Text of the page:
Leafs refused to trade Gardiner

Maple Leafs defenceman Jake Gardiner and Sharks forward Torrey Mitchell race for the puck at the...

Maple Leafs defenceman Jake Gardiner and Sharks forward Torrey Mitchell race for the puck at the Air Canada Centre in Toronto, Ont., Feb. 23, 2012. (FRED THORNHILL/Reuters)

MIKE ZEISBERGER, QMI Agency

, Last Updated: 10:10 PM ET

TORONTO - Brian Burke won’t put a number on how many calls he recently fielded, but it would have been no surprise to see smoke coming out of his cell phone from overuse the past few weeks.

And you can bet that many of them started this way.

“Is that Gardiner kid available?”

This much we do know: They all ended this way.

“No.”

No haggling.

No debate.

No chance.

“They were short conversations,” Burke admitted on Monday afternoon at the Air Canada Centre.

They may have been short, but there was no shortage of them.

Chat with various general managers around the league, and the majority of them would tell you that they consider Gardiner to be the top prospect in the Toronto organization.

Columbus Blue Jackets general manager Scott Howson is believed to be one of those executives. In fact, those in Edmonton who are still close to Howson from his days in the Oil organization insist that Gardiner was on Howson’s “must include” list in any potential package for Rick Nash.

Now, all that talk is moot. When the clock struck three on Monday afternoon to mark the arrival of the NHL’s over-hyped trade deadline, the young defenceman was still a Leaf.

Just the way Gardiner wanted it. Just the way many Leaf fans wanted it. And just the way Leafs amateur scout John McMorrow wanted it.

According to Burke, McMorrow started verbally pumping Gardiner’s tires back around the time of U.S. Thanksgiving in 2007 when both men were in the Ducks organization. Gardiner had just switched from forward to defence at the time, and McMorrow’s influence led Anaheim to select Gardiner with the 17th overall pick in the 2008 draft.

When Burke became GM of the Leafs, he eventually brought McMorrow over to the Toronto organization. Sure enough, it didn’t take long for Burke to start hearing the pro-Gardiner hype from McMorrow again.

“Last year, John was still bugging me about the kid,” Burke said with a chuckle.

Burke took McMorrow’s advice. Again. Indeed, on Feb. 9, 2011, Gardiner was acquired from the Ducks along with Joffrey Lupul for veteran defenceman Francois Beauchemin.

In retrospect, the Leafs would have won the trade even if Lupul hadn’t been included. That’s how impressive Gardiner has been to date,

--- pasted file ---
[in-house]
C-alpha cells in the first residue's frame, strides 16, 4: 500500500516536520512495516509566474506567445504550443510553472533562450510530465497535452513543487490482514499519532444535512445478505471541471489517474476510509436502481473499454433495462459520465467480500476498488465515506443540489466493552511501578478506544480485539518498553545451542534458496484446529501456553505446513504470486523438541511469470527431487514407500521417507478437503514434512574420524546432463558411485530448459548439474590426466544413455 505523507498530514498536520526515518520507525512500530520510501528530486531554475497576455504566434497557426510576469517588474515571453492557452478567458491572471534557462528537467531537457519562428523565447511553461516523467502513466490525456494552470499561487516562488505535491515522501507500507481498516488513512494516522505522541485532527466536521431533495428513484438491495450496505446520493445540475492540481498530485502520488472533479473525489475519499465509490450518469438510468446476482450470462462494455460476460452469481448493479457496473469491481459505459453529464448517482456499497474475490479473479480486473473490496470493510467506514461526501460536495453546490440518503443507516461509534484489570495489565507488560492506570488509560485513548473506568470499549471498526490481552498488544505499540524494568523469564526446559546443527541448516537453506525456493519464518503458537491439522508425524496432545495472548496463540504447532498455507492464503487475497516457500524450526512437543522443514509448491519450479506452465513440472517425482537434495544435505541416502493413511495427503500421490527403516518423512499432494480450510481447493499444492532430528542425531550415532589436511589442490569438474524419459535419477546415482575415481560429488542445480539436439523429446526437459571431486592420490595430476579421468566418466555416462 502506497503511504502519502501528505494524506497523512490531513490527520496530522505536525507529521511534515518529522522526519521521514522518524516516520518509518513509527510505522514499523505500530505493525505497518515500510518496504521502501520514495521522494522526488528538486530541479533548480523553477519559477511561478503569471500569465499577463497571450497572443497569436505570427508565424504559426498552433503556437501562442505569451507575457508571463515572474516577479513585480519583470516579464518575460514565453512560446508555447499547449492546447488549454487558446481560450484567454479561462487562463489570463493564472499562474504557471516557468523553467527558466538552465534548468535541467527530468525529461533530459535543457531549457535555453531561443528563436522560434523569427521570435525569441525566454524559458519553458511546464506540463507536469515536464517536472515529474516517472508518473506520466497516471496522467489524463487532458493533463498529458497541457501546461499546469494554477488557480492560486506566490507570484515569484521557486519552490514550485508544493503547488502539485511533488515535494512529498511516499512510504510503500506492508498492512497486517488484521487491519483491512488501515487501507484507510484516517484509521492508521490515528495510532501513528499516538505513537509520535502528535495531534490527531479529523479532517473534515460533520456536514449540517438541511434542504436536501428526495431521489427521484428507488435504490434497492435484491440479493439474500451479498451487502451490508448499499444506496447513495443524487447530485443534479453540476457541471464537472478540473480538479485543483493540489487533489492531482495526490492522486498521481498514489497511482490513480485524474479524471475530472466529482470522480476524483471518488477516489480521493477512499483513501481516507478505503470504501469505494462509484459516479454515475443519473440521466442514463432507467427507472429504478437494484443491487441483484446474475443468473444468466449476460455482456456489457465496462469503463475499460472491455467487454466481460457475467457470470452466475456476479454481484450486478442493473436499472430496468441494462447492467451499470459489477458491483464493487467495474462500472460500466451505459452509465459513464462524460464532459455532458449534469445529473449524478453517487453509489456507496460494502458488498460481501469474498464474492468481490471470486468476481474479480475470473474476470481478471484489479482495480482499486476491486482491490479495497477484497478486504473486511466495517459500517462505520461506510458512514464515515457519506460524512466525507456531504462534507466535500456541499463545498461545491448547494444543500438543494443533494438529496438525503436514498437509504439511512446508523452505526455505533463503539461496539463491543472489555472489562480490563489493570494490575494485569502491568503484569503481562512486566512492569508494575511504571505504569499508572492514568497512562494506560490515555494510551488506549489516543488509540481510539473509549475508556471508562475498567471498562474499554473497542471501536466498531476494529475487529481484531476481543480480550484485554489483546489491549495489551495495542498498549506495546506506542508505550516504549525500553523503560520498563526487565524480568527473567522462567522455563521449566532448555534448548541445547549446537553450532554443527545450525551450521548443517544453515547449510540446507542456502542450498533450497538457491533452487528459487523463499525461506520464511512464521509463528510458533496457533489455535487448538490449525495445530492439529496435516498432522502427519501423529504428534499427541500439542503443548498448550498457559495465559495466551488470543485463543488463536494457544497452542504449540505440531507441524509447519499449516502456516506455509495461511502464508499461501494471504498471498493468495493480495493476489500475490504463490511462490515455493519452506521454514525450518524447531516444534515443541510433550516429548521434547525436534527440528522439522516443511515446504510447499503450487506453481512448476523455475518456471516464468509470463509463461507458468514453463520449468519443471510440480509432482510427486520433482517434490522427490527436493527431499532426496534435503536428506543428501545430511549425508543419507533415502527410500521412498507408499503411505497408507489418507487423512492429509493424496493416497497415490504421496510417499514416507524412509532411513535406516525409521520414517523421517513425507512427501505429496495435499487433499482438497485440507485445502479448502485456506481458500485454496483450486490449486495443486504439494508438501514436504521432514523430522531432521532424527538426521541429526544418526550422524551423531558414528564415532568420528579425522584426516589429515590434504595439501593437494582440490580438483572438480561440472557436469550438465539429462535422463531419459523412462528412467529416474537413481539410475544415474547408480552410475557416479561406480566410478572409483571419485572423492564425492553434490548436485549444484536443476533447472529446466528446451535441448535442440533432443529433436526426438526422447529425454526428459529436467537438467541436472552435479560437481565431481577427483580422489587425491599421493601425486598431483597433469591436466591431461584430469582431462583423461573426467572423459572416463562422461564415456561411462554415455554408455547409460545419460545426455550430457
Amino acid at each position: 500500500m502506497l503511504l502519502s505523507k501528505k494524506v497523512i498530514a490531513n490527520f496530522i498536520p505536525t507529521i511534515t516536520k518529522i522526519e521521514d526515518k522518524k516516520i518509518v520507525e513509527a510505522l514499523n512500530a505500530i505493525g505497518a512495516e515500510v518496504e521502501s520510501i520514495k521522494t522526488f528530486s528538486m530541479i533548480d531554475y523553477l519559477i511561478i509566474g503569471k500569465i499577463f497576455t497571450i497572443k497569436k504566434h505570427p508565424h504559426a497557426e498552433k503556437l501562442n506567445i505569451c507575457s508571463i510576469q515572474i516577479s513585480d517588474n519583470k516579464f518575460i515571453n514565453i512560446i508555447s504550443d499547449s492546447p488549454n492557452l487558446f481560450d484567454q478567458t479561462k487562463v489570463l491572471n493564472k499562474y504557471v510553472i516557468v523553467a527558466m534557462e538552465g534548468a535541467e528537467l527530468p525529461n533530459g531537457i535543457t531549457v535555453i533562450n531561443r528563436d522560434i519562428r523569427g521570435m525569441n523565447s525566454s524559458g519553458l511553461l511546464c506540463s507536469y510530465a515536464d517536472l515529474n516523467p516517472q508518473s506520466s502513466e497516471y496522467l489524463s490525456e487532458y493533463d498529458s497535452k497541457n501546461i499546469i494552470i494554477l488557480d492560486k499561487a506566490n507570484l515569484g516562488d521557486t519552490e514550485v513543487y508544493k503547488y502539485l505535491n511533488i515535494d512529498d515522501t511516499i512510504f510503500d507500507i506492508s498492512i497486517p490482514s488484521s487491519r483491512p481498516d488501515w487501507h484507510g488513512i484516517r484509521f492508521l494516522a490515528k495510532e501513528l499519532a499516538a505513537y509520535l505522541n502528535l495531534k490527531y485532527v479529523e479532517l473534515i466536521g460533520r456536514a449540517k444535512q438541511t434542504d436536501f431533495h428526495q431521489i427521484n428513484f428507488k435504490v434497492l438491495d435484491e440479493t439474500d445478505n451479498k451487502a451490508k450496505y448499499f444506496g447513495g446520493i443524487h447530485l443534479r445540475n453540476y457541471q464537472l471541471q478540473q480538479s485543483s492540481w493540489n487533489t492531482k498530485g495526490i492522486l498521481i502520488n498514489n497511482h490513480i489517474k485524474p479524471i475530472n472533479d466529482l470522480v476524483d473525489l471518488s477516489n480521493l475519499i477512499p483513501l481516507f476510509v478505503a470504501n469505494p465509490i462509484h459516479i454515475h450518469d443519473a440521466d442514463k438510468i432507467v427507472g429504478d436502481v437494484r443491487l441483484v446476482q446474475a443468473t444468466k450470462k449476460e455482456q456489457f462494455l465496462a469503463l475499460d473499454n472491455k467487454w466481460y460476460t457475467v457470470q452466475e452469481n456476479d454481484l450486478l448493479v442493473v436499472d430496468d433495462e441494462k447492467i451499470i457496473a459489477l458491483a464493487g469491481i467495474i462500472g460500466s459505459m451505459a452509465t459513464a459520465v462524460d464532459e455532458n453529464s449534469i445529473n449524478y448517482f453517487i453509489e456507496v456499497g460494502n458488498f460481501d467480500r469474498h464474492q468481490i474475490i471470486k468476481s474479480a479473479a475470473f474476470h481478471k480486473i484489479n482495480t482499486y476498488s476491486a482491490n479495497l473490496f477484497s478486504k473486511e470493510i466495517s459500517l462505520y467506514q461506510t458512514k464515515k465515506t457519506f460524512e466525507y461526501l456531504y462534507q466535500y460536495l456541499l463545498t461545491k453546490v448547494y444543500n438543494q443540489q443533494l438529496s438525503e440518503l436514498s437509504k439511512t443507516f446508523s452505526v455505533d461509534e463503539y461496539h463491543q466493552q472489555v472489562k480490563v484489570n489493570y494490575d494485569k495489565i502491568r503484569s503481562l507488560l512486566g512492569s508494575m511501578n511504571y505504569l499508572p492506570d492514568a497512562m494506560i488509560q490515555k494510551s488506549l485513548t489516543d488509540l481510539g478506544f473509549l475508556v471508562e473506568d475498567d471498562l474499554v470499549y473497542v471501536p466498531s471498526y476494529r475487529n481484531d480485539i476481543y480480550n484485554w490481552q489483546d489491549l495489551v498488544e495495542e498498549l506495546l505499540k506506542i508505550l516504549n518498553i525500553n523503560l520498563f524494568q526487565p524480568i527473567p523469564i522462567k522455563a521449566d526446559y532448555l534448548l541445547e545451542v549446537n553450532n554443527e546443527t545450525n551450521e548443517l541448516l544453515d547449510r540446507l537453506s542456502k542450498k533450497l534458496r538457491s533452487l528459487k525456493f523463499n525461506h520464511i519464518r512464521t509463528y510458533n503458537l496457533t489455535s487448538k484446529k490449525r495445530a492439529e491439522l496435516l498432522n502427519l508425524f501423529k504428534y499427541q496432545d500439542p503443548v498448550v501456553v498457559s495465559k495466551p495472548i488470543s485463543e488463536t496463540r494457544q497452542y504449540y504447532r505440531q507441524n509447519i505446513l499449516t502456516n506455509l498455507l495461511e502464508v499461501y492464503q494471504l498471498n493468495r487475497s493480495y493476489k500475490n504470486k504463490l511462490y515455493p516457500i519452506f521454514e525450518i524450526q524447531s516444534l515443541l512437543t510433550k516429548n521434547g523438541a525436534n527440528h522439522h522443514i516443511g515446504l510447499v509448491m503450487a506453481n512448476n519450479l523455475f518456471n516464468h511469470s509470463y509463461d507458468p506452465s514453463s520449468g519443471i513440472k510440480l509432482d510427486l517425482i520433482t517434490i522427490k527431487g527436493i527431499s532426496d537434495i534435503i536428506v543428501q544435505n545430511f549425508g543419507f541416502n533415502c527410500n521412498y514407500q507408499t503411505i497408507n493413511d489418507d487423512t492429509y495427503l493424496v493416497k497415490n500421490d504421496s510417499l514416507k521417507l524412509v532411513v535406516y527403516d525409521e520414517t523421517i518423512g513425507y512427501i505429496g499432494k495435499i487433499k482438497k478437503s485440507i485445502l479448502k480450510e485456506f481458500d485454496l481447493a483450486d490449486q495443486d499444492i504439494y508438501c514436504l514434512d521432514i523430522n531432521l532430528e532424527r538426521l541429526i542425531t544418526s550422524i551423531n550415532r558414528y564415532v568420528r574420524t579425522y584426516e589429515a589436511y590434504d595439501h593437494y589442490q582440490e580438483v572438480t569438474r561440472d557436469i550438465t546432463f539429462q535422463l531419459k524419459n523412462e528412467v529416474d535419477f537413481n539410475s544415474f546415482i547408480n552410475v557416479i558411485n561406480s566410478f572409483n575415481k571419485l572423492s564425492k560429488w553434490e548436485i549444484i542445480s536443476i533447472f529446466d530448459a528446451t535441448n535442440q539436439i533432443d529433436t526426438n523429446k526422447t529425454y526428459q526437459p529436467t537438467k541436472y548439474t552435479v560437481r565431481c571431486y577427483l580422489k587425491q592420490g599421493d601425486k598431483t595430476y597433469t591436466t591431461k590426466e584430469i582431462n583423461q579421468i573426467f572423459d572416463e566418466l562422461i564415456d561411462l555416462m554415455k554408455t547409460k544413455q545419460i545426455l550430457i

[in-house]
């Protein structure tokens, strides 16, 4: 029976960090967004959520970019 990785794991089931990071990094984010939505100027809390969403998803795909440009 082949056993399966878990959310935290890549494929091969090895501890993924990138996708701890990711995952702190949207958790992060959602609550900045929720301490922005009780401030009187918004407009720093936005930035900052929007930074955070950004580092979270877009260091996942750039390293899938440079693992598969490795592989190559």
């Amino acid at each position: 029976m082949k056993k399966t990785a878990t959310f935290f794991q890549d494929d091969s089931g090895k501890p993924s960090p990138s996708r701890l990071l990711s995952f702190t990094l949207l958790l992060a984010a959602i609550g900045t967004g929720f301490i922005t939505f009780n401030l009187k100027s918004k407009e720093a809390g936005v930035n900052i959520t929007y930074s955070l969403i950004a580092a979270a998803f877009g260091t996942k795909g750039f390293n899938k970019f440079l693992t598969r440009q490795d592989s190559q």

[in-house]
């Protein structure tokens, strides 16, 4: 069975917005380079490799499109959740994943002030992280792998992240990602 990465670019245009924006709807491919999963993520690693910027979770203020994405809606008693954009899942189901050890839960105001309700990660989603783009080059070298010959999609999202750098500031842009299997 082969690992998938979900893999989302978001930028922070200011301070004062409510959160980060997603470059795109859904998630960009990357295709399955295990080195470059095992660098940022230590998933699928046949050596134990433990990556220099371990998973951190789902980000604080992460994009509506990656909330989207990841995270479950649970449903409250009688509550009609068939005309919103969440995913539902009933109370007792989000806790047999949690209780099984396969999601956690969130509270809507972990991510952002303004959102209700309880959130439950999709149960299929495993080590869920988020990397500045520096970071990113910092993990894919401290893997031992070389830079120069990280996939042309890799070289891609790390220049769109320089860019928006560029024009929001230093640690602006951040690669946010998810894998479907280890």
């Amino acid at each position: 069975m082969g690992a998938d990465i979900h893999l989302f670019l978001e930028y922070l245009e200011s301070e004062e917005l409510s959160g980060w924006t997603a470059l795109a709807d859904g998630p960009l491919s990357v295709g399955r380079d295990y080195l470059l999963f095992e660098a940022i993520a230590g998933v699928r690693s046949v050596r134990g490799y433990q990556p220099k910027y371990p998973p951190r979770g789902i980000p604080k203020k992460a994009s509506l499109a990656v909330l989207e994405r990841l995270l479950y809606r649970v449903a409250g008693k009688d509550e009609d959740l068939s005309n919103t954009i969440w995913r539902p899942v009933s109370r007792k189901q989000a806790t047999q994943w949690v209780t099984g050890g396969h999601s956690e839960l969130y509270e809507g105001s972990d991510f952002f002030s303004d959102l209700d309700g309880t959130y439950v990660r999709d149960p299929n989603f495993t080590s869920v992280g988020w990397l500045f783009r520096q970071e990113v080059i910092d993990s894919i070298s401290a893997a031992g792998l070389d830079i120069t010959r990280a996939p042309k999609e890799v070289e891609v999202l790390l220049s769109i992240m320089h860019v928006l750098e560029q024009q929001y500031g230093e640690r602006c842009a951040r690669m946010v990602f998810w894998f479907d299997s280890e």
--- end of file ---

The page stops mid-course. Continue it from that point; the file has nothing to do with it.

Of course, the kid’s meteoric rise to NHL prominence comes as no surprise to McMorrow.

“Besides his physical hockey skill, one of the first things I noticed about him (five years ago) was the dynamic nature of his personality. Things like his energy and his competitiveness,” McMorrow said during a phone interview on Monday evening.

“I remember during the interview process, some kids are shy when you question them. With Jake, he never was. He just embraced the process moving forward.

“I’m pleased he’s still here and is a promising piece of a young team that we in the organization are excited about as we move forward.”

The Gardiner issue has been a hot topic in Toronto over the past few weeks, especially when it related to Nash. Would you include him in a deal? Obviously Burke wouldn’t. And didn’t.

“He’s clearly a guy with special gifts,” Burke said of the rookie blueliner. “We don’t know if he’s going to be the next Duncan Keith or Kris Letang. I don’t think it’s fair to players to make comparisons like that and I don’t like making them.

“Either way, he has outstanding skill.”

When the Leafs face off in a key showdown against the Florida Panthers on Tuesday at the Air Canada Centre, Gardiner will take the ice as the NHL’s leading scorer among rookie defencemen with 19 points, three more than his closest rival. More importantly, he’ll still be in Toronto blue and white, something he hopes will last for a long time.

“I don’t want to go anywhere,” Gardiner told the Toronto Sun back on Feb. 15 in Edmonton when informed of Howson’s interest in him. “I don’t want to be traded.

“I love it here. I want to be a Toronto Maple Leaf. That’s it.”

Today, he still is. And that’s a good thing.

mike.zeisberger@sunmedia.ca

twitter.com/zeisberger


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